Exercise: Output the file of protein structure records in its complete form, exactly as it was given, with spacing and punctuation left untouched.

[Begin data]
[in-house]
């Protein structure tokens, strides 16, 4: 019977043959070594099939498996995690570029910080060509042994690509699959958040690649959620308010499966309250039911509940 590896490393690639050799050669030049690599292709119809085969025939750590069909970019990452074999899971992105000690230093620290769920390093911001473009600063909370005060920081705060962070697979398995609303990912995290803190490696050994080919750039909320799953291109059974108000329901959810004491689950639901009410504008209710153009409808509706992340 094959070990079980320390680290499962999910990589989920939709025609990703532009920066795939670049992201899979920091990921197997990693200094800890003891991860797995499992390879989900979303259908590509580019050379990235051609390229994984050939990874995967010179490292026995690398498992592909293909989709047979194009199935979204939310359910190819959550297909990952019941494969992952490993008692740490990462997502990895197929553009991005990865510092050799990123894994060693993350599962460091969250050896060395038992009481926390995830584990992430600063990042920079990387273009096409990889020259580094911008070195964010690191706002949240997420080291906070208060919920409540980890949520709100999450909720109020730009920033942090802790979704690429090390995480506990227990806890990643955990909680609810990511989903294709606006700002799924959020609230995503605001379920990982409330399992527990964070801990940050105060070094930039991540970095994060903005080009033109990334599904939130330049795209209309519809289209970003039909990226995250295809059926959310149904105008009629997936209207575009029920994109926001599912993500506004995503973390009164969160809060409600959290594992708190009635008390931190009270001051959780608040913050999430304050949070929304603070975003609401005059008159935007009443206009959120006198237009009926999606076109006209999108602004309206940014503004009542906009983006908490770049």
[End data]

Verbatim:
[in-house]
């Protein structure tokens, strides 16, 4: 019977043959070594099939498996995690570029910080060509042994690509699959958040690649959620308010499966309250039911509940 590896490393690639050799050669030049690599292709119809085969025939750590069909970019990452074999899971992105000690230093620290769920390093911001473009600063909370005060920081705060962070697979398995609303990912995290803190490696050994080919750039909320799953291109059974108000329901959810004491689950639901009410504008209710153009409808509706992340 094959070990079980320390680290499962999910990589989920939709025609990703532009920066795939670049992201899979920091990921197997990693200094800890003891991860797995499992390879989900979303259908590509580019050379990235051609390229994984050939990874995967010179490292026995690398498992592909293909989709047979194009199935979204939310359910190819959550297909990952019941494969992952490993008692740490990462997502990895197929553009991005990865510092050799990123894994060693993350599962460091969250050896060395038992009481926390995830584990992430600063990042920079990387273009096409990889020259580094911008070195964010690191706002949240997420080291906070208060919920409540980890949520709100999450909720109020730009920033942090802790979704690429090390995480506990227990806890990643955990909680609810990511989903294709606006700002799924959020609230995503605001379920990982409330399992527990964070801990940050105060070094930039991540970095994060903005080009033109990334599904939130330049795209209309519809289209970003039909990226995250295809059926959310149904105008009629997936209207575009029920994109926001599912993500506004995503973390009164969160809060409600959290594992708190009635008390931190009270001051959780608040913050999430304050949070929304603070975003609401005059008159935007009443206009959120006198237009009926999606076109006209999108602004309206940014503004009542906009983006908490770049």